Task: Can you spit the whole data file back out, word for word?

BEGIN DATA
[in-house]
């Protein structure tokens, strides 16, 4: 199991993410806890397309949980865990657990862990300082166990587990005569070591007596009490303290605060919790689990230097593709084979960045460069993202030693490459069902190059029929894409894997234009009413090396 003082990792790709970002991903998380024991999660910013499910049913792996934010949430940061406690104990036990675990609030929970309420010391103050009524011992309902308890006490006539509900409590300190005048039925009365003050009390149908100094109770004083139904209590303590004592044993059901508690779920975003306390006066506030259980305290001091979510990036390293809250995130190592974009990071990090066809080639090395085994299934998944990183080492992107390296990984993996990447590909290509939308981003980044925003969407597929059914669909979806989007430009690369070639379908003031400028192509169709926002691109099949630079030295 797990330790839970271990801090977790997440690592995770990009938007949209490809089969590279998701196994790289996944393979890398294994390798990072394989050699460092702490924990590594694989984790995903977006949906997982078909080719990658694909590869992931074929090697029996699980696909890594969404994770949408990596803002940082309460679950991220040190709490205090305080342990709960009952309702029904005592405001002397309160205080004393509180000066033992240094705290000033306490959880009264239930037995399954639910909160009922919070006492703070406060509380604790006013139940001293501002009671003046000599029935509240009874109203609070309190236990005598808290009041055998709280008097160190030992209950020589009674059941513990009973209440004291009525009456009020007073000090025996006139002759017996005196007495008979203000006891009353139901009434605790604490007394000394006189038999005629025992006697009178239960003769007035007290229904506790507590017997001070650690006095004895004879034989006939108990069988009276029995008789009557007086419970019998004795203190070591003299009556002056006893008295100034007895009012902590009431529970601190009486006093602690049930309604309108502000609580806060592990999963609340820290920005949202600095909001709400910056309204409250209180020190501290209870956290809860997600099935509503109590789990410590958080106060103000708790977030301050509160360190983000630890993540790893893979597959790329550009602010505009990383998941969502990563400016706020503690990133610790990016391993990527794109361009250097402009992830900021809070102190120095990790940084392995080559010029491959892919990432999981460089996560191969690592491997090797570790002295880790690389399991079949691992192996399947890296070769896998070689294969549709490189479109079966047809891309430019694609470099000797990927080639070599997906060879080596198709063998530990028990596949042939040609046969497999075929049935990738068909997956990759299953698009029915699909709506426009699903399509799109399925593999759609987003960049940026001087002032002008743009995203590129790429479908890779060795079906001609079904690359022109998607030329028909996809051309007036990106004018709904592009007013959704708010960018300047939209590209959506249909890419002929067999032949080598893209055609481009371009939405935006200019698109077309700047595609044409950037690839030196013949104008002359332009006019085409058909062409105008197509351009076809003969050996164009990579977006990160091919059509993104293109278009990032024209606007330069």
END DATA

[in-house]
């Protein structure tokens, strides 16, 4: 199991993410806890397309949980865990657990862990300082166990587990005569070591007596009490303290605060919790689990230097593709084979960045460069993202030693490459069902190059029929894409894997234009009413090396 003082990792790709970002991903998380024991999660910013499910049913792996934010949430940061406690104990036990675990609030929970309420010391103050009524011992309902308890006490006539509900409590300190005048039925009365003050009390149908100094109770004083139904209590303590004592044993059901508690779920975003306390006066506030259980305290001091979510990036390293809250995130190592974009990071990090066809080639090395085994299934998944990183080492992107390296990984993996990447590909290509939308981003980044925003969407597929059914669909979806989007430009690369070639379908003031400028192509169709926002691109099949630079030295 797990330790839970271990801090977790997440690592995770990009938007949209490809089969590279998701196994790289996944393979890398294994390798990072394989050699460092702490924990590594694989984790995903977006949906997982078909080719990658694909590869992931074929090697029996699980696909890594969404994770949408990596803002940082309460679950991220040190709490205090305080342990709960009952309702029904005592405001002397309160205080004393509180000066033992240094705290000033306490959880009264239930037995399954639910909160009922919070006492703070406060509380604790006013139940001293501002009671003046000599029935509240009874109203609070309190236990005598808290009041055998709280008097160190030992209950020589009674059941513990009973209440004291009525009456009020007073000090025996006139002759017996005196007495008979203000006891009353139901009434605790604490007394000394006189038999005629025992006697009178239960003769007035007290229904506790507590017997001070650690006095004895004879034989006939108990069988009276029995008789009557007086419970019998004795203190070591003299009556002056006893008295100034007895009012902590009431529970601190009486006093602690049930309604309108502000609580806060592990999963609340820290920005949202600095909001709400910056309204409250209180020190501290209870956290809860997600099935509503109590789990410590958080106060103000708790977030301050509160360190983000630890993540790893893979597959790329550009602010505009990383998941969502990563400016706020503690990133610790990016391993990527794109361009250097402009992830900021809070102190120095990790940084392995080559010029491959892919990432999981460089996560191969690592491997090797570790002295880790690389399991079949691992192996399947890296070769896998070689294969549709490189479109079966047809891309430019694609470099000797990927080639070599997906060879080596198709063998530990028990596949042939040609046969497999075929049935990738068909997956990759299953698009029915699909709506426009699903399509799109399925593999759609987003960049940026001087002032002008743009995203590129790429479908890779060795079906001609079904690359022109998607030329028909996809051309007036990106004018709904592009007013959704708010960018300047939209590209959506249909890419002929067999032949080598893209055609481009371009939405935006200019698109077309700047595609044409950037690839030196013949104008002359332009006019085409058909062409105008197509351009076809003969050996164009990579977006990160091919059509993104293109278009990032024209606007330069």